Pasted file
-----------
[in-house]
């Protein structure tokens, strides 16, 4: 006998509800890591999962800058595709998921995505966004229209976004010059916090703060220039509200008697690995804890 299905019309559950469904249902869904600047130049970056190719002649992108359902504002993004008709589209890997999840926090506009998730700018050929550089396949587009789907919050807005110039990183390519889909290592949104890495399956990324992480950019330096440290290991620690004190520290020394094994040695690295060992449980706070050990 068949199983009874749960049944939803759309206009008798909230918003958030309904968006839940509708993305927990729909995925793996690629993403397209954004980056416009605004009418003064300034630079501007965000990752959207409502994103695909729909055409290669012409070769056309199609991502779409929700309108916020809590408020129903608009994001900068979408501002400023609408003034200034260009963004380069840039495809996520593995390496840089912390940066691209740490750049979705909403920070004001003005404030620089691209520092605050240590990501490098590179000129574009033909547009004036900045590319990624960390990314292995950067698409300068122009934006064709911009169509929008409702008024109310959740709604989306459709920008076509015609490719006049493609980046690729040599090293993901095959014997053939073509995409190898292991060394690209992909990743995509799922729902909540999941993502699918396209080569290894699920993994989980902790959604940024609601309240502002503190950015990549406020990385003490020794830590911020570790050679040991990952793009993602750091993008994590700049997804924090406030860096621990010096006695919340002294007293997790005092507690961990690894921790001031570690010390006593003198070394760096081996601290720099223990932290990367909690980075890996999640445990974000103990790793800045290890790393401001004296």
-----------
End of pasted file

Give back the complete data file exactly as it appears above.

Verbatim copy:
[in-house]
């Protein structure tokens, strides 16, 4: 006998509800890591999962800058595709998921995505966004229209976004010059916090703060220039509200008697690995804890 299905019309559950469904249902869904600047130049970056190719002649992108359902504002993004008709589209890997999840926090506009998730700018050929550089396949587009789907919050807005110039990183390519889909290592949104890495399956990324992480950019330096440290290991620690004190520290020394094994040695690295060992449980706070050990 068949199983009874749960049944939803759309206009008798909230918003958030309904968006839940509708993305927990729909995925793996690629993403397209954004980056416009605004009418003064300034630079501007965000990752959207409502994103695909729909055409290669012409070769056309199609991502779409929700309108916020809590408020129903608009994001900068979408501002400023609408003034200034260009963004380069840039495809996520593995390496840089912390940066691209740490750049979705909403920070004001003005404030620089691209520092605050240590990501490098590179000129574009033909547009004036900045590319990624960390990314292995950067698409300068122009934006064709911009169509929008409702008024109310959740709604989306459709920008076509015609490719006049493609980046690729040599090293993901095959014997053939073509995409190898292991060394690209992909990743995509799922729902909540999941993502699918396209080569290894699920993994989980902790959604940024609601309240502002503190950015990549406020990385003490020794830590911020570790050679040991990952793009993602750091993008994590700049997804924090406030860096621990010096006695919340002294007293997790005092507690961990690894921790001031570690010390006593003198070394760096081996601290720099223990932290990367909690980075890996999640445990974000103990790793800045290890790393401001004296």